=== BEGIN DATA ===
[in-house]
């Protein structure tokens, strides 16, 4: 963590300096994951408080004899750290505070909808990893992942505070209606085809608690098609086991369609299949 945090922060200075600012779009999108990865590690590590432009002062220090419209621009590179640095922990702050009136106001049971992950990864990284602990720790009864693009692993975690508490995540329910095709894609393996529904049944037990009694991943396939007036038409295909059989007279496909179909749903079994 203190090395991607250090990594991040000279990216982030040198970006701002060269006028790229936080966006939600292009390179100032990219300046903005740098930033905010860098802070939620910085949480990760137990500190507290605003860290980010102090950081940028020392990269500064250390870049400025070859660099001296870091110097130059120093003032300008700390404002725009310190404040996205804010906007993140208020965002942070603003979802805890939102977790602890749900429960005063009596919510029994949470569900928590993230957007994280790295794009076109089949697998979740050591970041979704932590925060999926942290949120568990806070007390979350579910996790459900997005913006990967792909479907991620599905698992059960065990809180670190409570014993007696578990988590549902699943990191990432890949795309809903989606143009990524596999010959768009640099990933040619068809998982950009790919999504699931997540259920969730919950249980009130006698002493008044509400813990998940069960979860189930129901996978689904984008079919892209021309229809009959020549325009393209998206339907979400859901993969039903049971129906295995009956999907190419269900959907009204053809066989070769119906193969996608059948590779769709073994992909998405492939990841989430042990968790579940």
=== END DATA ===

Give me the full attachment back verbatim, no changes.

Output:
[in-house]
């Protein structure tokens, strides 16, 4: 963590300096994951408080004899750290505070909808990893992942505070209606085809608690098609086991369609299949 945090922060200075600012779009999108990865590690590590432009002062220090419209621009590179640095922990702050009136106001049971992950990864990284602990720790009864693009692993975690508490995540329910095709894609393996529904049944037990009694991943396939007036038409295909059989007279496909179909749903079994 203190090395991607250090990594991040000279990216982030040198970006701002060269006028790229936080966006939600292009390179100032990219300046903005740098930033905010860098802070939620910085949480990760137990500190507290605003860290980010102090950081940028020392990269500064250390870049400025070859660099001296870091110097130059120093003032300008700390404002725009310190404040996205804010906007993140208020965002942070603003979802805890939102977790602890749900429960005063009596919510029994949470569900928590993230957007994280790295794009076109089949697998979740050591970041979704932590925060999926942290949120568990806070007390979350579910996790459900997005913006990967792909479907991620599905698992059960065990809180670190409570014993007696578990988590549902699943990191990432890949795309809903989606143009990524596999010959768009640099990933040619068809998982950009790919999504699931997540259920969730919950249980009130006698002493008044509400813990998940069960979860189930129901996978689904984008079919892209021309229809009959020549325009393209998206339907979400859901993969039903049971129906295995009956999907190419269900959907009204053809066989070769119906193969996608059948590779769709073994992909998405492939990841989430042990968790579940």